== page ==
An Opinionator blog posting in the NYTimes entitled Energizing the Green Revolution in Africa discusses some of the agricultural techniques and technologies that have propelled the revolution in crop yields globally. Nobel Laureate Dr. Norman Borlaug developed and implemented the crop breeding and fertilization techniques given that appellation (Dr. Borlaug won the Nobel Peace Prize in 1970, and is credited with saving approximately one billion lives from starvation. He was a founding Trustee of ACSH; he passed away at age 95 in 2009, still actively promoting modern agricultural technologies).
One of the main points in this review is that the Green Revolution has not penetrated African agriculture to the same extent as it has in Asia and Latin America, beginning in the 1950s. But inroads and progress has been accelerating of late: that s the tale told in this article. David Bornstein is the author his bailiwick at the Time is called Fixes.
Here is a key passage from the article: In 2006, [Andrew Youn, an MBA student then] co-founded a nonprofit organization, One Acre Fund, with offices around East Africa, to assist smallholder farmers; today, the organization has a staff of 2,500 who deliver farming inputs, training and market assistance to 280,000 families in rural Kenya, Rwanda, Burundi and Tanzania, with a plan to be serving a million families by 2020.
This work is part of a historic shift. 'The African Green Revolution is emerging,' said Pedro Sanchez, director of the Agriculture and Food Security Center at Columbia University s Earth Institute. 'In the last 10 years, yields of cereal grains like maize have increased by about 50 percent from 1 to 1.5 tons per hectare, but they re still pretty miserable.' (In Asia and Latin America, yields are 3 tons per hectare.) 'But it will happen, Sanchez adds. Many African countries are serious about this. The main barrier has been access to improved varieties of crops and fertilizers.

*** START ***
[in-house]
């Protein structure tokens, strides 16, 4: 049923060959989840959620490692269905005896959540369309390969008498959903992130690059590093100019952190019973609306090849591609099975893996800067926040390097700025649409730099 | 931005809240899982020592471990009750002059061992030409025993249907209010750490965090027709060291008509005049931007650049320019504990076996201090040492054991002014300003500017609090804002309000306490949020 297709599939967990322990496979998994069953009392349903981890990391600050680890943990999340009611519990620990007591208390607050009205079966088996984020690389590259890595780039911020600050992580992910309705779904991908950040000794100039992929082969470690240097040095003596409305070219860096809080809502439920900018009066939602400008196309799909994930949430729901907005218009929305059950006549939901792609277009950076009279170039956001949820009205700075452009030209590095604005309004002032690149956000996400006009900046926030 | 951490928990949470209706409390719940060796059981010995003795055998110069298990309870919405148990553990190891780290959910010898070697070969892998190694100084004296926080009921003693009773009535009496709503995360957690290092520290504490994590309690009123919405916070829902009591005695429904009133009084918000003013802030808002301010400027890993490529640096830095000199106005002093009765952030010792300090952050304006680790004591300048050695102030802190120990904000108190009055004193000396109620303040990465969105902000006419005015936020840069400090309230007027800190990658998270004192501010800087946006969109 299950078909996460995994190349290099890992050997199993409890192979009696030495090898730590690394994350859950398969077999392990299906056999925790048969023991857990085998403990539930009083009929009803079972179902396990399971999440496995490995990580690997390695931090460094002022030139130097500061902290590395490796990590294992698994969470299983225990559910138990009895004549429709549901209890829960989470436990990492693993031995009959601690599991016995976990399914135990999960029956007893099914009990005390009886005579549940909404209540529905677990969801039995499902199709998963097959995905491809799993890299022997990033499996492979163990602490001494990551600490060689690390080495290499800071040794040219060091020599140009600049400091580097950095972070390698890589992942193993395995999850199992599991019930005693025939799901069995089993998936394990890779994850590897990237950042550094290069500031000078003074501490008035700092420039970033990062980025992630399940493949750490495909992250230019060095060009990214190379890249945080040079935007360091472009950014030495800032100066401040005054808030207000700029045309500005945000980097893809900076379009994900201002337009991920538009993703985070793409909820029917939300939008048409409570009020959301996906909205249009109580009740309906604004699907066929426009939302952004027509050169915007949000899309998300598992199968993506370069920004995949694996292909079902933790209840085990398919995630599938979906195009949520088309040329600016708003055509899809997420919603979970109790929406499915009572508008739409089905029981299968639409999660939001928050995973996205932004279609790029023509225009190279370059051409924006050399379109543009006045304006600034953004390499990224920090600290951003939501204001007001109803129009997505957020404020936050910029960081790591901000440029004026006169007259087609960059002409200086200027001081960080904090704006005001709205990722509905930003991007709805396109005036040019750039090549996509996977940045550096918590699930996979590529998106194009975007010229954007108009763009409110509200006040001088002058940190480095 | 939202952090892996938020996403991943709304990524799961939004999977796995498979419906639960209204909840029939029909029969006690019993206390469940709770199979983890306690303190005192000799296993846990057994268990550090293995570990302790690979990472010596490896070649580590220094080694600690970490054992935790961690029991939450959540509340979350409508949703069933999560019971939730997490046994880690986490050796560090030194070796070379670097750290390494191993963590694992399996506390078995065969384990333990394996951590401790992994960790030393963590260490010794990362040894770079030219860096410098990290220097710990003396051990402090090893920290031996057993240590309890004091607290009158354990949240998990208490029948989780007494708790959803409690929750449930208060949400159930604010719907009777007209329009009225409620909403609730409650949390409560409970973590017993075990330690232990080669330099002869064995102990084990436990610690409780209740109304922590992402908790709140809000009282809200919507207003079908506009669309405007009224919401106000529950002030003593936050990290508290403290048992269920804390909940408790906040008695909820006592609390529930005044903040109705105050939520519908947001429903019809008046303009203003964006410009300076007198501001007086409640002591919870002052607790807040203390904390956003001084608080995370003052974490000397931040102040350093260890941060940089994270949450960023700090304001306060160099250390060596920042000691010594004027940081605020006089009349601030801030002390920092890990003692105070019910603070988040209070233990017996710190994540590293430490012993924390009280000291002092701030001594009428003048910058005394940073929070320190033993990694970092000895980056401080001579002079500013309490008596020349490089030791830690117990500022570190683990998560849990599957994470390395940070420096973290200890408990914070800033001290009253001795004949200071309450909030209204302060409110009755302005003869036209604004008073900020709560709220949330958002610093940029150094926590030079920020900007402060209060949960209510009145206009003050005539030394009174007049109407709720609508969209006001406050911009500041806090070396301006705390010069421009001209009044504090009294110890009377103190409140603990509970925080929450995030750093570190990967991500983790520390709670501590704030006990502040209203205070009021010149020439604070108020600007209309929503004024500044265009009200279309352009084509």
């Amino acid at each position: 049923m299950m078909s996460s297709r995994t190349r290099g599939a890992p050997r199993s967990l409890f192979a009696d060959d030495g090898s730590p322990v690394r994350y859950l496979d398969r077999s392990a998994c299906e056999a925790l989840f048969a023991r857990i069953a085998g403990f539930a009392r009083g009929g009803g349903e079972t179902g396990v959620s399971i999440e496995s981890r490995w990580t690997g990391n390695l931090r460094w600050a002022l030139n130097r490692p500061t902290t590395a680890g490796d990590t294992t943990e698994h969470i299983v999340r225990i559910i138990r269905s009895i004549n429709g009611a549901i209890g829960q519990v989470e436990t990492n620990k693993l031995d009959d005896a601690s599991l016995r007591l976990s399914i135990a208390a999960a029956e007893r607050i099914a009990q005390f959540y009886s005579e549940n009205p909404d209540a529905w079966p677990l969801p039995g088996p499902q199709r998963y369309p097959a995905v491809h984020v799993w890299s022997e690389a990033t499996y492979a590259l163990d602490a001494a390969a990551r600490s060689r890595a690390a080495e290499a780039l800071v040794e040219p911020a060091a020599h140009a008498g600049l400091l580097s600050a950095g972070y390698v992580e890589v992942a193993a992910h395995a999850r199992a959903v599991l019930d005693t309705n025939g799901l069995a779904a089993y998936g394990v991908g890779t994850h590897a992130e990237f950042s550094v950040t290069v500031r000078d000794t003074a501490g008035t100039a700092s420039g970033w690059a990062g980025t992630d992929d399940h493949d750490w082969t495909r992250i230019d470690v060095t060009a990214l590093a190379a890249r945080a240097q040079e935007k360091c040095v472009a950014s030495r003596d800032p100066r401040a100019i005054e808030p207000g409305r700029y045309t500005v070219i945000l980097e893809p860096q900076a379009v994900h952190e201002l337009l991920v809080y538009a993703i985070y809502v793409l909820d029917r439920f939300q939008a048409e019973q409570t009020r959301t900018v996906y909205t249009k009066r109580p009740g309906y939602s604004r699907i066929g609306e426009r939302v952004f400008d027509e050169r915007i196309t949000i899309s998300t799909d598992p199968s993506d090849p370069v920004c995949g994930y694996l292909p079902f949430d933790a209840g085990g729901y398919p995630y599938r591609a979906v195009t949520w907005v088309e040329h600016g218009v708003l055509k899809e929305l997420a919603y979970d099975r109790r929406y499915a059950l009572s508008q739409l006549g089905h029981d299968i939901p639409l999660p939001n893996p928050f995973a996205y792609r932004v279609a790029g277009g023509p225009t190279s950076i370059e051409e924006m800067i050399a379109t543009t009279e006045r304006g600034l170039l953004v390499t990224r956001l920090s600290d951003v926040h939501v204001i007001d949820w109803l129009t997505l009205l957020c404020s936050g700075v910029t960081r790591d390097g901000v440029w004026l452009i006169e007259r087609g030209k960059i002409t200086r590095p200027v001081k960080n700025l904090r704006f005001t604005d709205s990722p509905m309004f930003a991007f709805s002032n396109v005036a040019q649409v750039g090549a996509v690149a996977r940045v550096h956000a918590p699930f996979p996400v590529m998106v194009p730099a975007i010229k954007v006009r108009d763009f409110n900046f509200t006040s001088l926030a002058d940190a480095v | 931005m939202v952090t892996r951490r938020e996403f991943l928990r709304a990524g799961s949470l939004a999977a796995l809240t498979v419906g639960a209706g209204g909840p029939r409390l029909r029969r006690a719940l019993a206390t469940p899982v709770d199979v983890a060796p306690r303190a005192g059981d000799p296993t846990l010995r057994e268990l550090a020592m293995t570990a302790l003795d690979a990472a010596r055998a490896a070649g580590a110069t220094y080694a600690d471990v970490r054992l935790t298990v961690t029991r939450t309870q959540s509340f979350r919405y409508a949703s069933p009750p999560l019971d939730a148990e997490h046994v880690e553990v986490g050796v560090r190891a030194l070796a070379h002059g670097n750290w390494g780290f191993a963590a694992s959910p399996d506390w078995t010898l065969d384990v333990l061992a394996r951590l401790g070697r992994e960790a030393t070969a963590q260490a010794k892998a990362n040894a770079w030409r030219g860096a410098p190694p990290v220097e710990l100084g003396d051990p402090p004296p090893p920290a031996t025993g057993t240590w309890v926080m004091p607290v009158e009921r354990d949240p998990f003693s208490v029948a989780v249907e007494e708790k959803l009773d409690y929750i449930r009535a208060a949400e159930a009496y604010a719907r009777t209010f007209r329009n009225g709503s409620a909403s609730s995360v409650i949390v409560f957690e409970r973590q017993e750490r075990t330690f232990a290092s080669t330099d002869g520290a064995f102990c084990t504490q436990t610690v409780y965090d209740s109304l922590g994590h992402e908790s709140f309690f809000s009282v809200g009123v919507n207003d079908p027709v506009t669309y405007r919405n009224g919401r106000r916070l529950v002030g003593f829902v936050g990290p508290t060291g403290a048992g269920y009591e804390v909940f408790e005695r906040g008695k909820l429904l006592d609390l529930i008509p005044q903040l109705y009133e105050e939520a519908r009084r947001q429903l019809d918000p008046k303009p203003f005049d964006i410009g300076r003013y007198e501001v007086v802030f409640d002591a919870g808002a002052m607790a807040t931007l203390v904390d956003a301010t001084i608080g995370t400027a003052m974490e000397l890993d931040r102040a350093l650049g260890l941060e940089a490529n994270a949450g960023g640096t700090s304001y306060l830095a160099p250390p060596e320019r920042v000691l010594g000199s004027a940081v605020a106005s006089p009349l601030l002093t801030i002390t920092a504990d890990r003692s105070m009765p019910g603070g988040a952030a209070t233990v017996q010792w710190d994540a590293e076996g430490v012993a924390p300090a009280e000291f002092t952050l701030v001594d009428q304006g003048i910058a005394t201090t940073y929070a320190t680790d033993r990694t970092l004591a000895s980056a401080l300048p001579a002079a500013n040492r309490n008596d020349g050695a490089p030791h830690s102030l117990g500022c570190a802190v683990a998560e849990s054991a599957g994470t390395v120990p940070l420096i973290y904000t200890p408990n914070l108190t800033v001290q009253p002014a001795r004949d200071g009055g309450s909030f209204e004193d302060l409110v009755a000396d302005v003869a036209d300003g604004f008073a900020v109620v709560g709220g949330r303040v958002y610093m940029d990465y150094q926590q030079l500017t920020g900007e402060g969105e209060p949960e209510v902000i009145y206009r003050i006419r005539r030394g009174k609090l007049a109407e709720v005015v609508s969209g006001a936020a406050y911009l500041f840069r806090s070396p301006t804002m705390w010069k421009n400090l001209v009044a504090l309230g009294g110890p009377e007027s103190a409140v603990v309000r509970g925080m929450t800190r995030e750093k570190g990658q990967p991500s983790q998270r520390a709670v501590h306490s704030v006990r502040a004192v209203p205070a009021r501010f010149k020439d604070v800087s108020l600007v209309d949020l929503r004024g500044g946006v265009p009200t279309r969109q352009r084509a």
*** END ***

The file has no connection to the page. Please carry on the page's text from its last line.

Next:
Also of importance: Agnes Kalibata, a former minister of agriculture and animal resources for Rwanda...is now president of the Alliance for a Green Revolution in Africa, or AGRA. We need to create a value proposition around smallholder farmers for the private sector and the area that needs to be strengthened is the last mile solution. We need institutions like the One Acre Fund to reach farmers.
Dr. Gil Ross, American Council on Science and Health Senior Director of Medicine and Public Health, had this comment: This is an important article for anyone concerned about the health and nutrition of impoverished African farmers, many of whom are women working by themselves to feed their families. The author explores many reasons for the slower uptake of Green Revolution techniques promulgated by our late co-founder, Norman Borlaug, and how many of these are gradually being overcome with the help of dedicated NGOs such as the One Acre Fund and AGRA. I personally was quite disturbed, however, when I concluded my perusal to find not a mention of Dr. Borlaug nor of the vast potential of biotechnology genetically-engineered/GMO agricultural technologies to contribute to the progress of increasing crop yields for starving sub-Saharan Africans. However, I must say that I subsequently clicked on a link Mr. Bornstein provided regarding drought-tolerant crops , and found Tina Rosenberg s thorough paeon to Dr. Borlaug from 2014. (Unfortunately, she also neglected entirely the subject of how genetic engineering can help ward off malnutrition).